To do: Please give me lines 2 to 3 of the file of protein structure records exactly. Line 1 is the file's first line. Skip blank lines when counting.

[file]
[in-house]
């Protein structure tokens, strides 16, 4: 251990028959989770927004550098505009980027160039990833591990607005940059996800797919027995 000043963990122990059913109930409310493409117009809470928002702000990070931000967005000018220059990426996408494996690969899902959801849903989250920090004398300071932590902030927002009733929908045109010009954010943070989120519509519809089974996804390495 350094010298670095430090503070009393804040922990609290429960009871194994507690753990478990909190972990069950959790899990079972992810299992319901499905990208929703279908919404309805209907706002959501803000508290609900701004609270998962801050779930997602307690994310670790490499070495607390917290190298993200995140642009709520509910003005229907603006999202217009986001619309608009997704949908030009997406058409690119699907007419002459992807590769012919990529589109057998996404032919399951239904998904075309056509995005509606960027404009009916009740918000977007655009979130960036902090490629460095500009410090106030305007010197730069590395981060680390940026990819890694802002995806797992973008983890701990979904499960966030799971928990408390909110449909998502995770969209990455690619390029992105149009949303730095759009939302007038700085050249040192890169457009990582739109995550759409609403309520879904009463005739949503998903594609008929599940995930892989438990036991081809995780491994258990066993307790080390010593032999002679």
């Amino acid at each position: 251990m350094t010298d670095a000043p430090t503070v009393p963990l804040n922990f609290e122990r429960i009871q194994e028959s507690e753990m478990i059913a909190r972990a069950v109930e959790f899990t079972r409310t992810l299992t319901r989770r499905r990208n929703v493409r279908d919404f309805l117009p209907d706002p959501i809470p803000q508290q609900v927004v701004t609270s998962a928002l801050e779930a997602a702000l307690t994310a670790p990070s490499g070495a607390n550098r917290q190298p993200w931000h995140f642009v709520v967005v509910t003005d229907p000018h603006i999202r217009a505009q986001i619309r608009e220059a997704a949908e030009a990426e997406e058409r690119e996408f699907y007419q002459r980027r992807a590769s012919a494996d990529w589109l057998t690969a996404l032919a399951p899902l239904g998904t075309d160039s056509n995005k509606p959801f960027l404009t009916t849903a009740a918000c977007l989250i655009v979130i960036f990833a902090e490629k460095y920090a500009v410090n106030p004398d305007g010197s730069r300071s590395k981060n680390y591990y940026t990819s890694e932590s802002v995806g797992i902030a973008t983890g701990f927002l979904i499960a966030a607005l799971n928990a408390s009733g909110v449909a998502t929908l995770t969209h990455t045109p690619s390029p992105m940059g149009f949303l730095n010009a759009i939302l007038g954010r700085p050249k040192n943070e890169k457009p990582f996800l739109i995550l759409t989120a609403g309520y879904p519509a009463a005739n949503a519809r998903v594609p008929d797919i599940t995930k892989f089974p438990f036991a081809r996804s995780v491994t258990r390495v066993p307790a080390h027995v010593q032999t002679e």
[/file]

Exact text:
């Protein structure tokens, strides 16, 4: 251990028959989770927004550098505009980027160039990833591990607005940059996800797919027995 000043963990122990059913109930409310493409117009809470928002702000990070931000967005000018220059990426996408494996690969899902959801849903989250920090004398300071932590902030927002009733929908045109010009954010943070989120519509519809089974996804390495 350094010298670095430090503070009393804040922990609290429960009871194994507690753990478990909190972990069950959790899990079972992810299992319901499905990208929703279908919404309805209907706002959501803000508290609900701004609270998962801050779930997602307690994310670790490499070495607390917290190298993200995140642009709520509910003005229907603006999202217009986001619309608009997704949908030009997406058409690119699907007419002459992807590769012919990529589109057998996404032919399951239904998904075309056509995005509606960027404009009916009740918000977007655009979130960036902090490629460095500009410090106030305007010197730069590395981060680390940026990819890694802002995806797992973008983890701990979904499960966030799971928990408390909110449909998502995770969209990455690619390029992105149009949303730095759009939302007038700085050249040192890169457009990582739109995550759409609403309520879904009463005739949503998903594609008929599940995930892989438990036991081809995780491994258990066993307790080390010593032999002679």
């Amino acid at each position: 251990m350094t010298d670095a000043p430090t503070v009393p963990l804040n922990f609290e122990r429960i009871q194994e028959s507690e753990m478990i059913a909190r972990a069950v109930e959790f899990t079972r409310t992810l299992t319901r989770r499905r990208n929703v493409r279908d919404f309805l117009p209907d706002p959501i809470p803000q508290q609900v927004v701004t609270s998962a928002l801050e779930a997602a702000l307690t994310a670790p990070s490499g070495a607390n550098r917290q190298p993200w931000h995140f642009v709520v967005v509910t003005d229907p000018h603006i999202r217009a505009q986001i619309r608009e220059a997704a949908e030009a990426e997406e058409r690119e996408f699907y007419q002459r980027r992807a590769s012919a494996d990529w589109l057998t690969a996404l032919a399951p899902l239904g998904t075309d160039s056509n995005k509606p959801f960027l404009t009916t849903a009740a918000c977007l989250i655009v979130i960036f990833a902090e490629k460095y920090a500009v410090n106030p004398d305007g010197s730069r300071s590395k981060n680390y591990y940026t990819s890694e932590s802002v995806g797992i902030a973008t983890g701990f927002l979904i499960a966030a607005l799971n928990a408390s009733g909110v449909a998502t929908l995770t969209h990455t045109p690619s390029p992105m940059g149009f949303l730095n010009a759009i939302l007038g954010r700085p050249k040192n943070e890169k457009p990582f996800l739109i995550l759409t989120a609403g309520y879904p519509a009463a005739n949503a519809r998903v594609p008929d797919i599940t995930k892989f089974p438990f036991a081809r996804s995780v491994t258990r390495v066993p307790a080390h027995v010593q032999t002679e």